Nancy Huston Banks

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Nancy Huston Banks, in a 1905 publication.

Nancy Huston Banks (October 28, 1849 – April 6, 1934) was an American journalist, literary critic, and novelist from Kentucky.

Early life[edit]

Nancy Huston was born at Morganfield, Kentucky, the daughter of George Huston, a judge, and Sallie Brady Huston.[1][2] She was educated at the Convent of St. Vincent.[3]

Career[edit]

During the World's Columbian Exposition in Chicago in 1893, Banks was on the Board of Lady Managers,[4][5] and worked for the fair as a writer[6] and editor.[7] Banks moved to New York to pursue a writing career in the early 1890s. She was on staff at The Bookman magazine in its first year as a book reviewer.[8] She also lived in London for a time, and reported from South Africa during the Boer War for a London newspaper. For a time in November 1899, she was reported caught in the Siege of Kimberley, blockaded by the Boer army, in the company of Cecil Rhodes and fellow New Yorker Amalia Küssner, a miniaturist.[9]

Nancy Huston Banks also wrote novels, including Stairs of Sand (1890), Oldfield: A Kentucky Tale of the Last Century (1902), Round Anvil Rock: A Romance (1903),[10] and The Little Hills (1905). In reviewing the last title, Frederic Taber Cooper commented that "Few are so fortunate as Mrs. Banks in knowing the range and boundaries of their intellectual gardens, the thoughts and fancies that will best flower therein."[11]

Personal life[edit]

Nancy Huston married lawyer James N. Banks.[12] She died in 1934, aged 84 years.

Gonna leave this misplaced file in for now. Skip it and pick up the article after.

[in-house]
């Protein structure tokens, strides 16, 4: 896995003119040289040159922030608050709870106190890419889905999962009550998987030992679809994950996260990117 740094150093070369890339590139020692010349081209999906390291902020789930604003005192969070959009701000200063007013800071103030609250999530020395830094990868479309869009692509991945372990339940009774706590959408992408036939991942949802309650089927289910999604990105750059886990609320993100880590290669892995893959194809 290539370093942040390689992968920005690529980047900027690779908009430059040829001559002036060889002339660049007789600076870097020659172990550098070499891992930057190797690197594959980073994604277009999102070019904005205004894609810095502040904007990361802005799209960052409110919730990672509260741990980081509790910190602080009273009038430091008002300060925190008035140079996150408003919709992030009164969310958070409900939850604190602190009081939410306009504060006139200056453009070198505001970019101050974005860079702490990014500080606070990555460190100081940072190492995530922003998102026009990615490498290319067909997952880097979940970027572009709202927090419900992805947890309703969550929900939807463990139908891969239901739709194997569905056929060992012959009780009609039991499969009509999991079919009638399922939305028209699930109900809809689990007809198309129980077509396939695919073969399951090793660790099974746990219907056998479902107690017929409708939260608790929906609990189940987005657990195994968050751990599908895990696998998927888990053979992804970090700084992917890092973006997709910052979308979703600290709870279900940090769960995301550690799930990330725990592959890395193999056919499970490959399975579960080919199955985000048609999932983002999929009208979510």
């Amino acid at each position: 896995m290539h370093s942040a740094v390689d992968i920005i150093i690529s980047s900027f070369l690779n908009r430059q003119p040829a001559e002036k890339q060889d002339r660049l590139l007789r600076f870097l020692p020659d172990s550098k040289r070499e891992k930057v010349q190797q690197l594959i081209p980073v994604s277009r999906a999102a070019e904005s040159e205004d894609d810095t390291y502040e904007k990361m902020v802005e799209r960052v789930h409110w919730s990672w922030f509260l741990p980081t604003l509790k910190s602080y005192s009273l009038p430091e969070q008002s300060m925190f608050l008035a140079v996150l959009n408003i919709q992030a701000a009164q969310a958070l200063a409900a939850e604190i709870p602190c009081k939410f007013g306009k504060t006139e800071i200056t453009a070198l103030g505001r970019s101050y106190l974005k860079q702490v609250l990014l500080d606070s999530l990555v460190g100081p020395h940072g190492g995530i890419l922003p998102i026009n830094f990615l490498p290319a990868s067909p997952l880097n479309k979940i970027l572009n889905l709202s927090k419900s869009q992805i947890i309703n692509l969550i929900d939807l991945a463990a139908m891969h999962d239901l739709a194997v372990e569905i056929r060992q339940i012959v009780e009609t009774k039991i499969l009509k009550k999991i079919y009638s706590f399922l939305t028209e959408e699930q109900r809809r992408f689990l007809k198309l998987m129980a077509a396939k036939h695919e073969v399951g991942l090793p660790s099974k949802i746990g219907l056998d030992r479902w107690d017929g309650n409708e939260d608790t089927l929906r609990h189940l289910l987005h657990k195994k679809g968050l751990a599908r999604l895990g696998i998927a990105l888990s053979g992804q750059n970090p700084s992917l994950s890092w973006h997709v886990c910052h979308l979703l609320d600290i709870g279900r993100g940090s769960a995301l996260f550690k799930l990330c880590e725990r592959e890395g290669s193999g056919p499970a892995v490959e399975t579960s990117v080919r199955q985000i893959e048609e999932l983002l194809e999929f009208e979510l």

References[edit]

  1. ^ "Long Life; Ended in Death for Judge George Huston" Courier-Journal (August 3, 1904): 3. via Newspapers.comopen access publication – free to read
  2. ^ History of Union County, Kentucky (Courier Company 1886): 199.
  3. ^ "Nancy H. Banks" Book News (July 1902): 881.
  4. ^ Sarah Wadsworth, Wayne A. Wiegand. Right Here I See My Own Books: The Woman's Building Library at the World's Columbian Exposition (University of Massachusetts Press 2012): 44. ISBN 9781558499287
  5. ^ "Lady Managers Wrangling" New York Times (August 8, 1893): 4.
  6. ^ Nancy Huston Banks, "Woman's Marvellous Achievements" The World's Fair as Seen in One Hundred Days (National Publishing Company 1893): 631-650.
  7. ^ Flora Mai Holly, "Some Prominent Southerners in New York" Bob Taylor's Magazine (December 1905): 292.
  8. ^ Richard M. Weatherford, ed., Stephen Crane (Routledge 2013): 96. ISBN 9781136211744
  9. ^ "Cooped in Kimberley" Wichita Daily Eagle (November 26, 1899): 16. via Newspapers.comopen access publication – free to read
  10. ^ Nancy Huston Banks, The Online Books Page.
  11. ^ Frederic Taber Cooper, "The Best Realism and Some Recent Books" Bookman (August 1905): 599.
  12. ^ John Wilson Townsend, Kentucky in American Letters, 1784-1912 (Torch Press 1913): 18.

External links[edit]